About a month ago, I received this comment about my talk posts:
Her interpretation of the Bible stories is usually from a very different perspective from mine….makes me think!
After recently blogging about the process of teaching being a process of learning for both the child and the leader, you can imagine I took this as a huge compliment.
I firmly believe that Christian parents should be reading the well known stories of the bible to their children, that the teaching time should be additional to that. In that light I often strive to see different twists on the stories as a way of diving deeper into what may already be familiar.
However old or new the passage is to me, I always start with these 3 : perspective, history, and application.
The bible gives us lots of room to move our viewpoint. It’s often useful to identify all the characters, who is speaking, who is on the sidelines. Could the story be told with a different voice? When you look at David and Goliath from the philistine camp it looks very different, the character of David pales before the might of God. Imagine telling the story of Jesus’s temptation from the view of the sand dunes or perhaps an angel taking watch in Heaven. Also, speaking from a different time frame allows us to show outcomes of actions rather than leave the story hanging outside of the big bible narrative, many of these stories came by oral tradition.
Historical study on a basic level makes a big difference. Social history can place a story and inform you of the important factors through the witnesses eyes. Where in time was the story placed? What the clothes, food, and social rules were, can shape the events? Fishermen were amongst the hardest hit by the tax collectors in gospel times and the Sabbath rules make Jesus’s actions even more scandalous. Also go wide on the personal history of the characters, the other times they appear in scripture. Their past and future, shape how we see the actions in a given story. Mordecai was a descendant of Saul who had fought the Malachites, Haman’s people, the story is an important echo of events.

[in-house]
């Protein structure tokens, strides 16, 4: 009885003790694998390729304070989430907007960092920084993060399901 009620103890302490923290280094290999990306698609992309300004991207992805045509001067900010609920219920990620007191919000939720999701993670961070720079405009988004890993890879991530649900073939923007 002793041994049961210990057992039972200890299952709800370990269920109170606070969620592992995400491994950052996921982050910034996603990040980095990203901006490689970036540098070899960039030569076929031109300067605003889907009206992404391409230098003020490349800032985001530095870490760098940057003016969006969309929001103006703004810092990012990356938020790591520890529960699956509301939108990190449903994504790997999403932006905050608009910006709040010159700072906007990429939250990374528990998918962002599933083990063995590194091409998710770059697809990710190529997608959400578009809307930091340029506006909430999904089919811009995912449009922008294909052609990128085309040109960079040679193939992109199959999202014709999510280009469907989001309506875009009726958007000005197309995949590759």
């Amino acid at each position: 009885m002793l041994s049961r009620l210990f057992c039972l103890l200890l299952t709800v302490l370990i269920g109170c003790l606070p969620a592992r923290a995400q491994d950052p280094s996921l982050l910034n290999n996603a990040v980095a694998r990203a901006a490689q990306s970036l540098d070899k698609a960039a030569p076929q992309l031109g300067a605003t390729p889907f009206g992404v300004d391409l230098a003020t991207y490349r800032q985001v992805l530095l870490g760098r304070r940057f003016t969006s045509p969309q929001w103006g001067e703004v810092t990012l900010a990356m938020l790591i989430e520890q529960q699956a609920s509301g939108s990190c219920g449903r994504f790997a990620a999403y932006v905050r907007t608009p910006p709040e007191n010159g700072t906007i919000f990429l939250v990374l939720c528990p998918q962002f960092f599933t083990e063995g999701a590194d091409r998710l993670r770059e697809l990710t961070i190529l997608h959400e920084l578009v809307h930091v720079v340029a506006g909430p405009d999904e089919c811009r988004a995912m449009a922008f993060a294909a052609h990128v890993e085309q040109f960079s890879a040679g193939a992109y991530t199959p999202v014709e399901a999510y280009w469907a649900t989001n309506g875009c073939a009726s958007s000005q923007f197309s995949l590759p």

Often we choose the controlling action in a story in a bid to get the children to, or not to, repeat it. Acts of the bible aren’t always repeatable, but the emotions and motivations often are. I had always taught John the baptist linked to baptism, but on JWL I linked it to humility. Here was the great newspapers Elijah so humble that he wouldn’t dare to untie the sandal of Jesus. I’ve never baptised anyone, but I can show humility. Equally, the negatives aspects can also be positive. Saul’s blindness was a gift, for his eyes opened in more ways than one. Examining the ways of worship, and discoveries made can also lead to a huge array of applications that can move passages from the dry page and into everyday action.